Has there been any independent research on stuff like this? Brian Tiemann (talk) 14:40, 4 February 2010 (UTC)Reply[reply]

Film credits for the princesses reversed[edit]

In the movie credits, Diane Franklin is credited for the role of Joanna, and Kimberley LaBelle (Kates) is credited for the role of Elizabeth. In actuality, Franklin played Elizabeth, and LaBelle played Joanna. —Preceding unsigned comment added by CookyMonzta (talkcontribs) 23:13, 17 February 2010 (UTC)Reply[reply]

Monty Python's Flying Circus[edit]

The idea behind selecting the historical figures was probably copied from Monty Python's Flying Circus in which one episode has very similar charactors shown in a list, St. Stephen, Richard III, Jean d'Ark, Marat, A. Lincoln, G. Khan, King Edward VII.--Jrkso (talk) 20:06, 2 August 2010 (UTC)Reply[reply]

Blind assumptions are not reliable sources. If the film's plot was copied from that sketch, you'll need a reliable source making the connection. Sarujo (talk) 00:37, 3 August 2010 (UTC)Reply[reply]
That genre of travelling-through-time, meeting-historical-figures often tends to include similar characters, anyway. I thought about Time Bandits, that - before it veered off into Fantasy territory - included Napoleon Bonaparte, Robin Hood (of Medieval Europe) and Agamemnon (of Mycenaean Greece). 惑乱 Wakuran (talk) 09:33, 16 August 2018 (UTC)Reply[reply]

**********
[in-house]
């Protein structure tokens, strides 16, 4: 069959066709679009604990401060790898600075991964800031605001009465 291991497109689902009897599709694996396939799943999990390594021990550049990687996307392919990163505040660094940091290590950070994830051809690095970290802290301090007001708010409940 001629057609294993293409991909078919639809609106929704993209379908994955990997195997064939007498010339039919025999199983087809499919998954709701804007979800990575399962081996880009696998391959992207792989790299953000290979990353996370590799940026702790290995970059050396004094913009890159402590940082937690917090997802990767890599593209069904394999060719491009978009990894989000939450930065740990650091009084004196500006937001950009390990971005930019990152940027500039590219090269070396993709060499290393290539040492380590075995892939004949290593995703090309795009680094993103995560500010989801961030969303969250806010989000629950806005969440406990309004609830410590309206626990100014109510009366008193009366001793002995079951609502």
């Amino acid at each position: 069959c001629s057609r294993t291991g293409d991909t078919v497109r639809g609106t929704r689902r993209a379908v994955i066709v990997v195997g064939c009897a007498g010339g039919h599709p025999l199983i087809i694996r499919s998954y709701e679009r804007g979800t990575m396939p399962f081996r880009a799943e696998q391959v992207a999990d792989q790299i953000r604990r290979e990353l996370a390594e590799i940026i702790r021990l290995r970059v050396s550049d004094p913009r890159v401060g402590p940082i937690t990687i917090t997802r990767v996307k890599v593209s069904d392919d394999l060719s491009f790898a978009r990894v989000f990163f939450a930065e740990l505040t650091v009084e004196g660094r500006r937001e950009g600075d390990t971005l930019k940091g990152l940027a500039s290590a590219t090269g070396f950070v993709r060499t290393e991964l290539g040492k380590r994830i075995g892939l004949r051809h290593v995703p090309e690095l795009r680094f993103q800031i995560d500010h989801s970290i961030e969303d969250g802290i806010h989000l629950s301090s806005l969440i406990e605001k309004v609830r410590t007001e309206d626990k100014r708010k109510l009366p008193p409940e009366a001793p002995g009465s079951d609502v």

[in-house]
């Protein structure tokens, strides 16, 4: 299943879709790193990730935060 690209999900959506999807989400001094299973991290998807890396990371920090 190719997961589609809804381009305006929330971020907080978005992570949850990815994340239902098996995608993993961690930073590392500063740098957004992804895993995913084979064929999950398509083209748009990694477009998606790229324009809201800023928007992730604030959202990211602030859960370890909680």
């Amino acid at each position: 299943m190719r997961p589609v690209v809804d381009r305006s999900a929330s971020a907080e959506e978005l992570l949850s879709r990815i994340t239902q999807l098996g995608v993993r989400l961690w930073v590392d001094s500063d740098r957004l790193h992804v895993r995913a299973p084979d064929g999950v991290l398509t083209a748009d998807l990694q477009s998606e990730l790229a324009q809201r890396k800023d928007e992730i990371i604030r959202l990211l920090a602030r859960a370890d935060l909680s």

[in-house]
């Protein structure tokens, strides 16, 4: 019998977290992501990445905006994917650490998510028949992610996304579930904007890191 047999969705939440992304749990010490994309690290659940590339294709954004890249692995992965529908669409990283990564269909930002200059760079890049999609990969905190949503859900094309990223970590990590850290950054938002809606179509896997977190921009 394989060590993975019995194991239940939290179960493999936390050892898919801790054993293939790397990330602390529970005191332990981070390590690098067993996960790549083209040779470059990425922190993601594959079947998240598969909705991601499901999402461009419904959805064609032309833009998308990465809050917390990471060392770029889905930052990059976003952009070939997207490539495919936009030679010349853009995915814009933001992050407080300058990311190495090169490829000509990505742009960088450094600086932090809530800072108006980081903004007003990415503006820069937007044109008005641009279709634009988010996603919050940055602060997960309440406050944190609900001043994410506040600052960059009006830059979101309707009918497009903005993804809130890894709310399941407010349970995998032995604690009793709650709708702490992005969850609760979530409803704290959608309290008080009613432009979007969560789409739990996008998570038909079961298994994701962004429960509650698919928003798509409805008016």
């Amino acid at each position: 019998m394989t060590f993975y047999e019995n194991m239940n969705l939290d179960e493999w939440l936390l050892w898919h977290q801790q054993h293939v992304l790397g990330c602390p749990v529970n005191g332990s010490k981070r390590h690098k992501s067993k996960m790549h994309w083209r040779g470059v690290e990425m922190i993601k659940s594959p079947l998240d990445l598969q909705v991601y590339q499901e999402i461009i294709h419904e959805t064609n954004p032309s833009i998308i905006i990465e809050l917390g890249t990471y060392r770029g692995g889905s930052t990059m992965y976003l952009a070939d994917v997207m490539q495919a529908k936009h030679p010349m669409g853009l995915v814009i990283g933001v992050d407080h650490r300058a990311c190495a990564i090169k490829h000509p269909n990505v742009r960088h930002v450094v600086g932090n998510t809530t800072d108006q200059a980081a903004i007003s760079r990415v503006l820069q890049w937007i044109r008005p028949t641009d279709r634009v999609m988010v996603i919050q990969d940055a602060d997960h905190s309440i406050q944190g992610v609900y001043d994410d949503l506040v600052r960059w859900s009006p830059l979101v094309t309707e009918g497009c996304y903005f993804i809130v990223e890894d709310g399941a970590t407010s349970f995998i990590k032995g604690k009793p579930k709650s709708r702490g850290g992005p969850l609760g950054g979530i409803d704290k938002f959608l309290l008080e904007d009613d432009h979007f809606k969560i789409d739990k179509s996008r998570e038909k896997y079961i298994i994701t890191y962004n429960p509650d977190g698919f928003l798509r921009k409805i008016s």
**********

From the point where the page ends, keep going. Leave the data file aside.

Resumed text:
Third re-appearing.[edit]

In a Smodcast podcast with Kevin Smith this week, Ralph Garman said that the third movie was int he works again with Reeves having agreed to appear in it. Alreadyinuse123 (talk) 10:02, 17 September 2010 (UTC)Reply[reply]

IP Feedback[edit]

IP editor (talk · contribs) used the feedback system to leave the following comment about this article:

The song "The Boys And Girls Are Doing It" was recorded by the San Francisco Bay Area band Vital Signs, NOT the Pakistani band that you linked to. The band's website is: The song was written by British rocker Frankie Miller. The song was released as the single from the soundtrack album with an accompanying rock video which debuted on MTV the week the movie was released. Source of this<Personal information redacted>. Contact: <email redacted> for confirmation.

As the feedback is now hidden, I thought it should be addressed here. I don't know whether the feedback is accurate, so it would be helpful if someone knowledgeable about the subject took a look at it. Monty845 05:25, 23 July 2012 (UTC)Reply[reply]

A minor emendation is needed[edit]

Hello, all,

Having just watched both movies last night (with the subtitles playing) in a Bill and Ted marathon, I note that this article does not quite get Ted's name right. The subtitles make it clear that he considers his christened name to be Ted, and his nickname to be Theodore. To be precise, the subtitle captions read Ted "Theodore" Logan. The joke is so subtle prior editiors may have missed it.

Georgejdorner (talk) 15:58, 24 December 2012 (UTC)Reply[reply]

External links modified[edit]

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Comic books[edit]

There are a lot more Bill and Ted comics then the ones currently mentioned on the page. I'll try to put them in later. Lots42 (talk)